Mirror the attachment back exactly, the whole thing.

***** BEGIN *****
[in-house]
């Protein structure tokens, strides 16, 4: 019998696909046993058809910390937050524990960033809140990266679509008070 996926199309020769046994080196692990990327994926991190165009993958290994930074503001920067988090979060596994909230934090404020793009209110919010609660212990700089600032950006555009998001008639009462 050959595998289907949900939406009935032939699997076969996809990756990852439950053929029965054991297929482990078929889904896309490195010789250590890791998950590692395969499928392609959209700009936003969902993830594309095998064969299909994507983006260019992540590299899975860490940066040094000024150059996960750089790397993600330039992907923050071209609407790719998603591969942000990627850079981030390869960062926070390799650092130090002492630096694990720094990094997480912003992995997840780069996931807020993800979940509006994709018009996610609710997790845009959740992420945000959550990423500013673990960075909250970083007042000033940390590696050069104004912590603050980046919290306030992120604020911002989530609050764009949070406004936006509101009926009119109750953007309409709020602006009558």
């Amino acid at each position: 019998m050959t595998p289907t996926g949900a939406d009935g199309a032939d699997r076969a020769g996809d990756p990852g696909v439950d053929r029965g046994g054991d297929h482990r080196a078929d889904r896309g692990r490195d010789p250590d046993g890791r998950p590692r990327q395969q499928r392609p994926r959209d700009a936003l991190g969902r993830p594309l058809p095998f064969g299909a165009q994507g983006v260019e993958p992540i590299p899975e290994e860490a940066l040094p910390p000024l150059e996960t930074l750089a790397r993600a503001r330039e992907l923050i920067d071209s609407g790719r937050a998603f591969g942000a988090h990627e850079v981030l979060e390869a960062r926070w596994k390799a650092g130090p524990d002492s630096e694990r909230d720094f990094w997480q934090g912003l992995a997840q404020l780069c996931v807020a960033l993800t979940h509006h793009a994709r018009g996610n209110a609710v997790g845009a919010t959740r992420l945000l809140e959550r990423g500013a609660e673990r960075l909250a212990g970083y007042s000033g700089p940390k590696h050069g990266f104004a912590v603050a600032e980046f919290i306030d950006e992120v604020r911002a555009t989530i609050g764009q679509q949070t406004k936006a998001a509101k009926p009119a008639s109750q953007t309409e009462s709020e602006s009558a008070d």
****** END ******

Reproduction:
[in-house]
């Protein structure tokens, strides 16, 4: 019998696909046993058809910390937050524990960033809140990266679509008070 996926199309020769046994080196692990990327994926991190165009993958290994930074503001920067988090979060596994909230934090404020793009209110919010609660212990700089600032950006555009998001008639009462 050959595998289907949900939406009935032939699997076969996809990756990852439950053929029965054991297929482990078929889904896309490195010789250590890791998950590692395969499928392609959209700009936003969902993830594309095998064969299909994507983006260019992540590299899975860490940066040094000024150059996960750089790397993600330039992907923050071209609407790719998603591969942000990627850079981030390869960062926070390799650092130090002492630096694990720094990094997480912003992995997840780069996931807020993800979940509006994709018009996610609710997790845009959740992420945000959550990423500013673990960075909250970083007042000033940390590696050069104004912590603050980046919290306030992120604020911002989530609050764009949070406004936006509101009926009119109750953007309409709020602006009558």
């Amino acid at each position: 019998m050959t595998p289907t996926g949900a939406d009935g199309a032939d699997r076969a020769g996809d990756p990852g696909v439950d053929r029965g046994g054991d297929h482990r080196a078929d889904r896309g692990r490195d010789p250590d046993g890791r998950p590692r990327q395969q499928r392609p994926r959209d700009a936003l991190g969902r993830p594309l058809p095998f064969g299909a165009q994507g983006v260019e993958p992540i590299p899975e290994e860490a940066l040094p910390p000024l150059e996960t930074l750089a790397r993600a503001r330039e992907l923050i920067d071209s609407g790719r937050a998603f591969g942000a988090h990627e850079v981030l979060e390869a960062r926070w596994k390799a650092g130090p524990d002492s630096e694990r909230d720094f990094w997480q934090g912003l992995a997840q404020l780069c996931v807020a960033l993800t979940h509006h793009a994709r018009g996610n209110a609710v997790g845009a919010t959740r992420l945000l809140e959550r990423g500013a609660e673990r960075l909250a212990g970083y007042s000033g700089p940390k590696h050069g990266f104004a912590v603050a600032e980046f919290i306030d950006e992120v604020r911002a555009t989530i609050g764009q679509q949070t406004k936006a998001a509101k009926p009119a008639s109750q953007t309409e009462s709020e602006s009558a008070d």